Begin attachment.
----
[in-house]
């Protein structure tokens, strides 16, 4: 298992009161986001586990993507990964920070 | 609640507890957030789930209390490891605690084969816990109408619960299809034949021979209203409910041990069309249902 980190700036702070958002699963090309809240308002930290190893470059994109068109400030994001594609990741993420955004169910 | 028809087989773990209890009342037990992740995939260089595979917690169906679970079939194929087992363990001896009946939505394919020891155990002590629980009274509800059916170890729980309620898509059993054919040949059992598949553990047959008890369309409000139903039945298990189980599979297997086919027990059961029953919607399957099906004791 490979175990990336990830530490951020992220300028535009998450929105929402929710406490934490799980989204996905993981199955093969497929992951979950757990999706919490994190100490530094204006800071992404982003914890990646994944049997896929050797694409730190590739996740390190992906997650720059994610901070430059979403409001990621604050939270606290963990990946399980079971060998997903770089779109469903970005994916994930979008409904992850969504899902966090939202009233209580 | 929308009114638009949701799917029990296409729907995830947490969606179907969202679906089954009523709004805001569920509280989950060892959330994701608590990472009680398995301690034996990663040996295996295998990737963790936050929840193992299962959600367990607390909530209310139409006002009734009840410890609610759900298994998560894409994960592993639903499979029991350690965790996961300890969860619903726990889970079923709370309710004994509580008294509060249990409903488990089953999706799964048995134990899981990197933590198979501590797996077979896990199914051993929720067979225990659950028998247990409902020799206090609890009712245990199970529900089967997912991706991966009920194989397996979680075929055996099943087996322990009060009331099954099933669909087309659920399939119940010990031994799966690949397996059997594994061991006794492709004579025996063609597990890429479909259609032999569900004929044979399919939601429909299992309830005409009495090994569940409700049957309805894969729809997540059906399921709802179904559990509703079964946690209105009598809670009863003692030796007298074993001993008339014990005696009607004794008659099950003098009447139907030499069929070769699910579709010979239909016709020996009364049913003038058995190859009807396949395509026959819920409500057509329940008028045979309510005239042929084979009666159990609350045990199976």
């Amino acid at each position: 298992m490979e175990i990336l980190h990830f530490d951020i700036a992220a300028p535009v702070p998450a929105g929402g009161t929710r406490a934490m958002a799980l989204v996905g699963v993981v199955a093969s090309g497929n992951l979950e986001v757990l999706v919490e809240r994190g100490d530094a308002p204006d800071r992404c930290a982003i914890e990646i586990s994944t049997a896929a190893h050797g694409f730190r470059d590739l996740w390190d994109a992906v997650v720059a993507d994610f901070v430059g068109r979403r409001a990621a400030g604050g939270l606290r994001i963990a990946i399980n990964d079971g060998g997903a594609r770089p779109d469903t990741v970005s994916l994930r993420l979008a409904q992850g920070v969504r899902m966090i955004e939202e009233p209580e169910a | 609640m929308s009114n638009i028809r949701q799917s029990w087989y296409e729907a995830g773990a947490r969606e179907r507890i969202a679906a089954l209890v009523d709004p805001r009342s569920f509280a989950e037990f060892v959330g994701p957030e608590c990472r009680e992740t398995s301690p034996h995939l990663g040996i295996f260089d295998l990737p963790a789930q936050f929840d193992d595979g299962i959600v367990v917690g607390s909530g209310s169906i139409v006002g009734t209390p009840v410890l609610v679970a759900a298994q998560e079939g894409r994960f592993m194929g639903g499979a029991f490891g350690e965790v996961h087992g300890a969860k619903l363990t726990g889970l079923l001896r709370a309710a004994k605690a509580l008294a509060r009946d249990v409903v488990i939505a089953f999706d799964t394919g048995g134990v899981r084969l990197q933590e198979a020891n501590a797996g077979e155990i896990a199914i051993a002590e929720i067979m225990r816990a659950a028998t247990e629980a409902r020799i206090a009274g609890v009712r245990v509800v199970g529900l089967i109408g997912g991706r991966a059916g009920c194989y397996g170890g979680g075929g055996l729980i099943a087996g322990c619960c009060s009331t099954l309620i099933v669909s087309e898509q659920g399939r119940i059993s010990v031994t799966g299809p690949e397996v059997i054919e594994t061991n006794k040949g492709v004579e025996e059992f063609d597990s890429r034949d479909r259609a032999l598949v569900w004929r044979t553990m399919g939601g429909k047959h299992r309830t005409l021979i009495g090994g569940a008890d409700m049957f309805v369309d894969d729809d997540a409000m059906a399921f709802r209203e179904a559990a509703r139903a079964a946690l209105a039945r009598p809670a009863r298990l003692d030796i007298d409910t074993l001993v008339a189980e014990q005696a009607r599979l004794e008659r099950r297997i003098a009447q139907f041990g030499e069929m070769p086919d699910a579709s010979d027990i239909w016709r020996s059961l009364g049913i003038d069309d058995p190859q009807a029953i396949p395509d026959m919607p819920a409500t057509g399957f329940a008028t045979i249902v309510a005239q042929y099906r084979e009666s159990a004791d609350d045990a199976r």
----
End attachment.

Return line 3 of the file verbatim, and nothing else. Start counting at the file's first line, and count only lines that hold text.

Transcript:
């Amino acid at each position: 298992m490979e175990i990336l980190h990830f530490d951020i700036a992220a300028p535009v702070p998450a929105g929402g009161t929710r406490a934490m958002a799980l989204v996905g699963v993981v199955a093969s090309g497929n992951l979950e986001v757990l999706v919490e809240r994190g100490d530094a308002p204006d800071r992404c930290a982003i914890e990646i586990s994944t049997a896929a190893h050797g694409f730190r470059d590739l996740w390190d994109a992906v997650v720059a993507d994610f901070v430059g068109r979403r409001a990621a400030g604050g939270l606290r994001i963990a990946i399980n990964d079971g060998g997903a594609r770089p779109d469903t990741v970005s994916l994930r993420l979008a409904q992850g920070v969504r899902m966090i955004e939202e009233p209580e169910a | 609640m929308s009114n638009i028809r949701q799917s029990w087989y296409e729907a995830g773990a947490r969606e179907r507890i969202a679906a089954l209890v009523d709004p805001r009342s569920f509280a989950e037990f060892v959330g994701p957030e608590c990472r009680e992740t398995s301690p034996h995939l990663g040996i295996f260089d295998l990737p963790a789930q936050f929840d193992d595979g299962i959600v367990v917690g607390s909530g209310s169906i139409v006002g009734t209390p009840v410890l609610v679970a759900a298994q998560e079939g894409r994960f592993m194929g639903g499979a029991f490891g350690e965790v996961h087992g300890a969860k619903l363990t726990g889970l079923l001896r709370a309710a004994k605690a509580l008294a509060r009946d249990v409903v488990i939505a089953f999706d799964t394919g048995g134990v899981r084969l990197q933590e198979a020891n501590a797996g077979e155990i896990a199914i051993a002590e929720i067979m225990r816990a659950a028998t247990e629980a409902r020799i206090a009274g609890v009712r245990v509800v199970g529900l089967i109408g997912g991706r991966a059916g009920c194989y397996g170890g979680g075929g055996l729980i099943a087996g322990c619960c009060s009331t099954l309620i099933v669909s087309e898509q659920g399939r119940i059993s010990v031994t799966g299809p690949e397996v059997i054919e594994t061991n006794k040949g492709v004579e025996e059992f063609d597990s890429r034949d479909r259609a032999l598949v569900w004929r044979t553990m399919g939601g429909k047959h299992r309830t005409l021979i009495g090994g569940a008890d409700m049957f309805v369309d894969d729809d997540a409000m059906a399921f709802r209203e179904a559990a509703r139903a079964a946690l209105a039945r009598p809670a009863r298990l003692d030796i007298d409910t074993l001993v008339a189980e014990q005696a009607r599979l004794e008659r099950r297997i003098a009447q139907f041990g030499e069929m070769p086919d699910a579709s010979d027990i239909w016709r020996s059961l009364g049913i003038d069309d058995p190859q009807a029953i396949p395509d026959m919607p819920a409500t057509g399957f329940a008028t045979i249902v309510a005239q042929y099906r084979e009666s159990a004791d609350d045990a199976r």